Schools may soon face an unintended consequence of more flexible technology and more energy-efficient buildings: sleepier students.
That’s because evidence is mounting that use of artificial light from energy-efficient lamps and computer and mobile-electronics screens later and later in the day can lead to significant sleep problems for adults and, particularly, children.
While lights and electronic devices that mimic daylight can improve students’ attention and alertness if used during normal daytime hours, Dr. Charles A. Czeisler, a professor of sleep medicine at Harvard Medical School, has found exposure in the late afternoon and evening can disrupt sleep cycles as much as six to eight hours—the same amount of “jet lag” caused by a flight from New York City to Honolulu.
“Technology has disconnected us from the natural 24-hour day,” Dr. Czeisler said in a keynote lecture at the Society for Neuroscience meeting held here last month.
That could lead to headaches for school districts across the country that are rolling out take-home electronic devices in an effort to boost student achievement.
Two connected systems determine how people of all ages sleep. The first is pretty straightforward: The longer it’s been since you’ve slept, the sleepier you get. The second system, called the circadian cycle, is more complex and can easily come into conflict with a person’s basic sleep drive.
Human brains regulate circadian sleep through exposure to short-wavelength “blue” light, which makes up the bulk of bright daylight. Short-wavelength light increases cortisol in the brain, which regulates alertness. As blue light during the day fades to the longer-wavelength, redder light of dusk, the brain’s timekeeper, the hypothalamus, suppresses cortisol and releases the sleep-promoting chemical melatonin.
One study released this month in the Journal of Cognitive Neuroscience showed that even those who are functionally blind become more alert and have increased brain activity in response to blue light, suggesting it can have effects even when it can’t be seen.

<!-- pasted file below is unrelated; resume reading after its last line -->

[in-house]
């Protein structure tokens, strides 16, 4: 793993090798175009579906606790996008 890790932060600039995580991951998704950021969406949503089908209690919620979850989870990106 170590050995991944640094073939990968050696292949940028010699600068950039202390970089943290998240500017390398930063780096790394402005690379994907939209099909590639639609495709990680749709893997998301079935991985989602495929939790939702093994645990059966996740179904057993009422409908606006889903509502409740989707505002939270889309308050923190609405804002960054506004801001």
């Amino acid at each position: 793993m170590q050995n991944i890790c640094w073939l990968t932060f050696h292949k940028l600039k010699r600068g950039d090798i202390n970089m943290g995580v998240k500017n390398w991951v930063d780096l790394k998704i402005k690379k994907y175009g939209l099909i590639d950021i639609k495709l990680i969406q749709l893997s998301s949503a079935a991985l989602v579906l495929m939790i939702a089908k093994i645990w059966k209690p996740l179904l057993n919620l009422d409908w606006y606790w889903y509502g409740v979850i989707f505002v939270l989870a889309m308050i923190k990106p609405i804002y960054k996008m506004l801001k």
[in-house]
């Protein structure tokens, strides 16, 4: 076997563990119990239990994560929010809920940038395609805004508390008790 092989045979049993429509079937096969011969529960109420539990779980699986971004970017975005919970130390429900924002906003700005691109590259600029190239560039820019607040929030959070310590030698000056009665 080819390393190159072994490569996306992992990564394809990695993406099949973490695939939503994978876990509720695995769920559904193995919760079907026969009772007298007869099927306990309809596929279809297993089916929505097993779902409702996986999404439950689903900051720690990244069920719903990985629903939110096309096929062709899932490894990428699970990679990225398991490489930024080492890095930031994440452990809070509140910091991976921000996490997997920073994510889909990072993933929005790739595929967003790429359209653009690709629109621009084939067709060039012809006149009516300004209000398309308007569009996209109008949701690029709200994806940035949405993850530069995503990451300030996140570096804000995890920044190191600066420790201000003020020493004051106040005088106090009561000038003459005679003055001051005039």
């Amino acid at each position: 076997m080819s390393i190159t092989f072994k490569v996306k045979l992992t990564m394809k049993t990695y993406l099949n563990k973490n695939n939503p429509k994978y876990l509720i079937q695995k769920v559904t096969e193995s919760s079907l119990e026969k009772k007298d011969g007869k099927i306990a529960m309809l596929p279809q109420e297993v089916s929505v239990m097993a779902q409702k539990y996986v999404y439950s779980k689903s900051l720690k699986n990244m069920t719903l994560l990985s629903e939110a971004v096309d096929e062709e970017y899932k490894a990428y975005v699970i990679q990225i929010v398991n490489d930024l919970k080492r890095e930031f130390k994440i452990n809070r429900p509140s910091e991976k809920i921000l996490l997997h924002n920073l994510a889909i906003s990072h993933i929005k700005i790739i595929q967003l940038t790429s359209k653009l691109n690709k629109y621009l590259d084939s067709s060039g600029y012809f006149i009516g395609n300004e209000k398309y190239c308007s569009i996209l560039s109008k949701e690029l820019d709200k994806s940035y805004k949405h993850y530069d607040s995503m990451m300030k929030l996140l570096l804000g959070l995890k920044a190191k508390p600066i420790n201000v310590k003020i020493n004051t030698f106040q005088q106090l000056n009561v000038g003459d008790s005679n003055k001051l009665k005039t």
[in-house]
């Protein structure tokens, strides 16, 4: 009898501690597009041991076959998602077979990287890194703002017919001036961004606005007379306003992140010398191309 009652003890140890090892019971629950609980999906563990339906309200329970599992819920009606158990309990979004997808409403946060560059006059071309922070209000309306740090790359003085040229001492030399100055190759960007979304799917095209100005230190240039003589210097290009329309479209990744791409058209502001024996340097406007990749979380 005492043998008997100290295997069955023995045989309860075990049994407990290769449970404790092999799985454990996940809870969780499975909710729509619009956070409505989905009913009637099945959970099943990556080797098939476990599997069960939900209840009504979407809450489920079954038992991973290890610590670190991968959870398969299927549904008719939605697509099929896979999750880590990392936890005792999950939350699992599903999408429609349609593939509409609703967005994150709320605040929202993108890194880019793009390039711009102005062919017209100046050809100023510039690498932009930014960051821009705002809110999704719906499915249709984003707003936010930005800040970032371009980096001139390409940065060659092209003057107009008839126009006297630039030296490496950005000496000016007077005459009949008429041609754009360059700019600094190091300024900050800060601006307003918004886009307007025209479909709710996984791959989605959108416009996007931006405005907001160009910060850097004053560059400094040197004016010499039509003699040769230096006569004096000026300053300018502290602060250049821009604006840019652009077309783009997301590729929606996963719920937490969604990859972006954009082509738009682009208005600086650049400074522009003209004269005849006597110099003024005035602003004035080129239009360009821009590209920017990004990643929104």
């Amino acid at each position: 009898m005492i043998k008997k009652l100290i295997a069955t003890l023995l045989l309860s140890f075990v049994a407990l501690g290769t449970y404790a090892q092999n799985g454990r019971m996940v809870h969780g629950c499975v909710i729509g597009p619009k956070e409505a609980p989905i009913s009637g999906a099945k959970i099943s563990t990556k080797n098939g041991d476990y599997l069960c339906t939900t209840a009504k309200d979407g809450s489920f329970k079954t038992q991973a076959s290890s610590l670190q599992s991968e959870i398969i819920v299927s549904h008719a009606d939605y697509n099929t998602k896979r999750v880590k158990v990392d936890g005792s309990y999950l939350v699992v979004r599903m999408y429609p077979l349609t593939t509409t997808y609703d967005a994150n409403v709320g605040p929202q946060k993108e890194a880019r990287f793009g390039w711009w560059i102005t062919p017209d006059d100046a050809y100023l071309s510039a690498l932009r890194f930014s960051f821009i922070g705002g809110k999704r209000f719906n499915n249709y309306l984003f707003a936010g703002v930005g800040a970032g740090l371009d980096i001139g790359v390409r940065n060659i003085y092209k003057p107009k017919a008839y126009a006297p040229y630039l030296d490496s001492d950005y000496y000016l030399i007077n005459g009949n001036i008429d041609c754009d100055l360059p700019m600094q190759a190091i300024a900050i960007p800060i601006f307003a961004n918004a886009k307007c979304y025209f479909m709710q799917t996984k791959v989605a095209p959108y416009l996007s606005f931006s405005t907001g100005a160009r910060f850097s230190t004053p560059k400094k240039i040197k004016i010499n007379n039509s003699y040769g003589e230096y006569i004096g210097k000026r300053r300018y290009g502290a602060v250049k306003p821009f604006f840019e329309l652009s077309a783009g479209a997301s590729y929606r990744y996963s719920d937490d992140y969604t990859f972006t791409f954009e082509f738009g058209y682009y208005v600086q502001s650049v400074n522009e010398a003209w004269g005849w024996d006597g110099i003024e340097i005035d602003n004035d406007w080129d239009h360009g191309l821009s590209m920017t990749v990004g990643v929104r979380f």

In several studies, Dr. Czeisler has found that light-emitting diodes, or LEDS, which contain a large proportion of blue light, are more “biologically potent"—twice as effective at resetting the brain’s circadian clock as incandescent light. College students exposed to even brief periods of blue light late in the day showed delayed release in melatonin and up to a two-hour delay in sleep time.
As students move through school, the gap between the amount of sleep they get on school nights and the amount they get on weekend nights tends to grow.
Blue light is becoming ubiquitous in any device that uses LEDS—including tablet and laptop computers, energy-efficient lamps, and some televisions. The Arlington, Va.-based National Sleep Foundation found this year that more than half of Americans use a computer, laptop, or tablet device in the hour before sleep every night or nearly every night. More than seven in 10 also have televisions in their bedrooms.
In real life, that can create an unhealthy cycle: Students exposed to blue light late in the day feel less sleepy and continue to do homework or play online until very late, exposing themselves to more light and making it harder to feel sleepy, even as their need for sleep grows. In the past 50 years, Americans’ average sleep time has dropped from 8.5 hours a day to only 6.9 hours, Harvard’s Dr. Czeisler said. An analysis of nearly 700,000 school-age children in 20 countries found that they slept on average 75 minutes less a night in 2008 than in 1905, with American children’s sleep shrinking more rapidly than for those in most other countries.